The Rayograph

Award-Winning Photojournalism

Once again, Flavorwire’s Marina Galperina has featured a mix of powerful photographs focused on the state of the world.

Writes Galperina:
Every year, the Amsterdam-based World Press Photo Awards recognize talented photojournalists worldwide who capture the year’s stories in their poignant and often provocative work. This year’s winner was South African photographer Jodi Bieber, for his haunting portrait of an 18-year-old Afghan woman who was brutally disfigured by her husband after a Taliban commander ordered her ears and nose cut off as punishment for fleeing an abusive marriage. From the aftermath of the earthquakes in China and Haiti to the excitement of the Milan Fashion Week to the alien views of exotic volcanoes, the World Press Photo selection encompasses a vast range of human experience from the year 2010. Yes, much of it is wrought with traumatic imagery, but also beauty.

A selection of photos may be seen below. Be warned – most are of a graphic nature.

The World Press Photo of the Year 2010 – taken by Jodi Bieber – shows 18-year-old Bibi Aisha. who was disfigured by her husband as ordered by the Taliban in Afghanistan. Bibi Aisha. now lives in the US.

A portrait of Kirill Lewerski, cadet on a Russian tall ship, taken by Joost van den Broek.

Photograph of the meat trade market in Gadabedji reserve in Niger, where a food crisis is ongoing. Marco di Lauro captured this image.

Peter Lakatos witnessed the suicide of a 40-year-old man who lit himself on fire and hurled himself from Budapest’s Liberty Bridge.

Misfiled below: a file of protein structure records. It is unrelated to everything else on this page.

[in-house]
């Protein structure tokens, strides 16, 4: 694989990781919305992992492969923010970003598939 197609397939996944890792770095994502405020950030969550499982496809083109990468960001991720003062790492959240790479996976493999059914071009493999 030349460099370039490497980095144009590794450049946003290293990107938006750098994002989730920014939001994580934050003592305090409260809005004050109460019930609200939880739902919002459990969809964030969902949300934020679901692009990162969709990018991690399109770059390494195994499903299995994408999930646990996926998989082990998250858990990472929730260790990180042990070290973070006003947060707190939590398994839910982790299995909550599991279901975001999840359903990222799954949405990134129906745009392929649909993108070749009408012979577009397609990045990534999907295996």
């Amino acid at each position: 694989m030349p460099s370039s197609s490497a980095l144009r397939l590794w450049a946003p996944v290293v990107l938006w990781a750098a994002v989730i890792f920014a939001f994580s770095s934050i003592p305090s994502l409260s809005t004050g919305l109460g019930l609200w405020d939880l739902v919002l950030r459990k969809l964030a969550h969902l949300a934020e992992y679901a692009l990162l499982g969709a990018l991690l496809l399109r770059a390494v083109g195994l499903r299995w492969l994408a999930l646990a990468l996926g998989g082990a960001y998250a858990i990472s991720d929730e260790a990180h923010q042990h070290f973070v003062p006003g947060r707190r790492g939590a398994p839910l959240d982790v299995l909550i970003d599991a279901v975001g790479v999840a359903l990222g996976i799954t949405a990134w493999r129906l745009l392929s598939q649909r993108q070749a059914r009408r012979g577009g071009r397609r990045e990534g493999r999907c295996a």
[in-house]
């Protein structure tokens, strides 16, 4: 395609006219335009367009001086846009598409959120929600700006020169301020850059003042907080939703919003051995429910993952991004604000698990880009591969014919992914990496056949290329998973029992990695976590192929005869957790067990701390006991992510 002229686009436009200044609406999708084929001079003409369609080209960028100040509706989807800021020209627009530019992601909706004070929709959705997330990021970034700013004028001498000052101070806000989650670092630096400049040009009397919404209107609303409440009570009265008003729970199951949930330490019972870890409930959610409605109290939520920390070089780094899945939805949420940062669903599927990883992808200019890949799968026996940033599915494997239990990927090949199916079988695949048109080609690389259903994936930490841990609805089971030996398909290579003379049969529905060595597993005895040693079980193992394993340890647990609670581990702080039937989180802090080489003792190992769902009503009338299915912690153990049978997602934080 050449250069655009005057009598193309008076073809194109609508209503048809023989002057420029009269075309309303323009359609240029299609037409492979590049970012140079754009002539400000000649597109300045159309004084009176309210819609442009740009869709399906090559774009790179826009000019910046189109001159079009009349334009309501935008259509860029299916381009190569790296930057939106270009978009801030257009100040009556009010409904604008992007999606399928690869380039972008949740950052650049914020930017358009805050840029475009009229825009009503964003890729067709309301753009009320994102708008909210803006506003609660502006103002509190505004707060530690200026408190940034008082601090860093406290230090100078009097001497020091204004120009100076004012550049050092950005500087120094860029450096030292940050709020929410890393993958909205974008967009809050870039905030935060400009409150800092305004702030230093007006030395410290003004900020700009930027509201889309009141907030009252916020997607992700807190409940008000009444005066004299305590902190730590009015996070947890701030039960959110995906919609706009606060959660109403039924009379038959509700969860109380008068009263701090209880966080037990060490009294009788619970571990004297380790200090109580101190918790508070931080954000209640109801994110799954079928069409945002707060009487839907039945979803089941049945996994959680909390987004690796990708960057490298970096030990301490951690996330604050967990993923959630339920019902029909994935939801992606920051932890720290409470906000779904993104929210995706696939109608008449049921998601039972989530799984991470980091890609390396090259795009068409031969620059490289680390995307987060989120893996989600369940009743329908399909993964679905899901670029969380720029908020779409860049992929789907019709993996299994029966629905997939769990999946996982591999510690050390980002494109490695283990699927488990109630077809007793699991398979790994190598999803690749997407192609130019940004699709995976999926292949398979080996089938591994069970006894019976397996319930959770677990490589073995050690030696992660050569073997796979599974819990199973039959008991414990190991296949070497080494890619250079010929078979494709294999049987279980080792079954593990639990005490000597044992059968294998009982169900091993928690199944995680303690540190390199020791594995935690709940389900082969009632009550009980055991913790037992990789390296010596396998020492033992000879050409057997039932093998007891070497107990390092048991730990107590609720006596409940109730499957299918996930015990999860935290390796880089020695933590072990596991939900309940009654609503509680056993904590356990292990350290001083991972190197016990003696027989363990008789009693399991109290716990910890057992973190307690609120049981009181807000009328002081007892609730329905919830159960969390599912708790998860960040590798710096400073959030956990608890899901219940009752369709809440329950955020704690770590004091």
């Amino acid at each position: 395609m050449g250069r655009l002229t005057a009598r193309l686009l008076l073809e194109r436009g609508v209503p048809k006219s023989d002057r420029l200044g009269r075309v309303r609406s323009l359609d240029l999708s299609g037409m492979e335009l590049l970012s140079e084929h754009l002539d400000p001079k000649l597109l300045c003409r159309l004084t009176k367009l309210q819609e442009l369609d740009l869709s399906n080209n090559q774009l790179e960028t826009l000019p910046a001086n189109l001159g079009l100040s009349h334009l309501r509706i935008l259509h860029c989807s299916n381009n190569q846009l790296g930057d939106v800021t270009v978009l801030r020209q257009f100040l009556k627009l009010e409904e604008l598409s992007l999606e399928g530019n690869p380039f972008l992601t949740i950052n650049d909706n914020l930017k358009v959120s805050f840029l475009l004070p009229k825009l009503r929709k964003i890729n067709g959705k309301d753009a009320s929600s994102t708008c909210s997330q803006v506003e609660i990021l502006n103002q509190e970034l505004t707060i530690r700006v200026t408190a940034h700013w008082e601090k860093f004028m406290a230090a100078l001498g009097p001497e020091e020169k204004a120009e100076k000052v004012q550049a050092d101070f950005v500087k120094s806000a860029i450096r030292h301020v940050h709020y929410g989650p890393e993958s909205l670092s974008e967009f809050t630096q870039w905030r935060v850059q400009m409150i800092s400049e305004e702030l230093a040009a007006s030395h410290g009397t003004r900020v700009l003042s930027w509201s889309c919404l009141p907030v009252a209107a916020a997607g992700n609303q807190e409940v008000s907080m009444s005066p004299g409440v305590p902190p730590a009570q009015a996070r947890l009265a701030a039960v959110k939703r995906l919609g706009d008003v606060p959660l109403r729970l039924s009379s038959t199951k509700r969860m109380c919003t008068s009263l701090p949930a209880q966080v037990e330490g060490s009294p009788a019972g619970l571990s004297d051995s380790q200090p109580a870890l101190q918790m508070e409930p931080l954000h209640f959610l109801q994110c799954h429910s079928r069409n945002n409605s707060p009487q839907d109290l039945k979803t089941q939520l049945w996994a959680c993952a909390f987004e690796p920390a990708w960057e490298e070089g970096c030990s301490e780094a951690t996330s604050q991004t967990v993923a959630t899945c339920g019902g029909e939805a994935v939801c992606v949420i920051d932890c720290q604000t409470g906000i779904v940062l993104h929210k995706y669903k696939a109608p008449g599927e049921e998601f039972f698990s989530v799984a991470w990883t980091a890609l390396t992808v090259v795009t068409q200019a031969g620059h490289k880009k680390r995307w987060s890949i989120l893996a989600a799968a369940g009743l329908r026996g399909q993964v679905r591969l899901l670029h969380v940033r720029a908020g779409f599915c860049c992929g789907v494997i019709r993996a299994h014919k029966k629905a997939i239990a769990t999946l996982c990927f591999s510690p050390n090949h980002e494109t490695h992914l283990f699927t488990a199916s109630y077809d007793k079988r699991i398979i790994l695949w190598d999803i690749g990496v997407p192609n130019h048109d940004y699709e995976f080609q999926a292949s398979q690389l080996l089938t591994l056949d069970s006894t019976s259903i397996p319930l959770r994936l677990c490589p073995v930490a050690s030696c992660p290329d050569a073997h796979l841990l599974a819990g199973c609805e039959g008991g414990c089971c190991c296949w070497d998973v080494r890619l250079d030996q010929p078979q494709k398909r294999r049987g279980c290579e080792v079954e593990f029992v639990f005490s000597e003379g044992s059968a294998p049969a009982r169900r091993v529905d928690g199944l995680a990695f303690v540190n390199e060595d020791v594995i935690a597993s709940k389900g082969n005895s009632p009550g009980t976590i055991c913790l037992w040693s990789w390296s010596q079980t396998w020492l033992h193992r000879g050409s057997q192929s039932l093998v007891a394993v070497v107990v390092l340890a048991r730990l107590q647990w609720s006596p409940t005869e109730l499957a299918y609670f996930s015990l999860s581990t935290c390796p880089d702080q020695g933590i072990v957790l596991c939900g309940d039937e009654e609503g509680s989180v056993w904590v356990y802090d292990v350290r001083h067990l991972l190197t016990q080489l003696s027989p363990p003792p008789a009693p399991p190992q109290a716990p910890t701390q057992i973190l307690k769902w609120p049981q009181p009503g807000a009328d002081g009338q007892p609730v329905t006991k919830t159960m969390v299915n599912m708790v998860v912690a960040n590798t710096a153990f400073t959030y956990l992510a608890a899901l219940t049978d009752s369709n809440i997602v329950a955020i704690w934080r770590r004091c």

Andrew McConnell took this photo of an orchestra member/ market worker practicing her cello in Kinshasa, DRC.

Olivier Laban-Mattei photographed the Haiti earthquake aftermath.

A man carries a shark through the streets of Mogadishu, Somalia in this photograph by Omar Feisal.

Stefano Unterthiner captured this breathtaking photograph – also seen above – of swans on Japan’s Lake Kussharo.

Via Flavorwire.

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This entry was published on August 25, 2011 at 5:44 PM. It’s filed under Uncategorized and tagged , . Bookmark the permalink. Follow any comments here with the RSS feed for this post.

One thought on “Award-Winning Photojournalism

  1. Steve Ramirez on said:

    Powerful… Amazing… And Important.
    They show tragedy, cruelty, despair, and yet also they show triumph.
    The photo in Mogadishu strikes me in that the shark a predator that kills in order to survive in the natural world is being carries dead and for consumption by the greatest predator- yet one that has power without maturity. Mogadishu used to be an East African Italian Riviera. As someone who has lived in Africa I can ask the question – did freedom from colonialism begin the enslavement of tribal warfare, corruption, and terrorism? Revolution does not always lead to liberty. How do we overthrow our lesser selves?
    “None but ourselves can free our minds.” – Bob Marley

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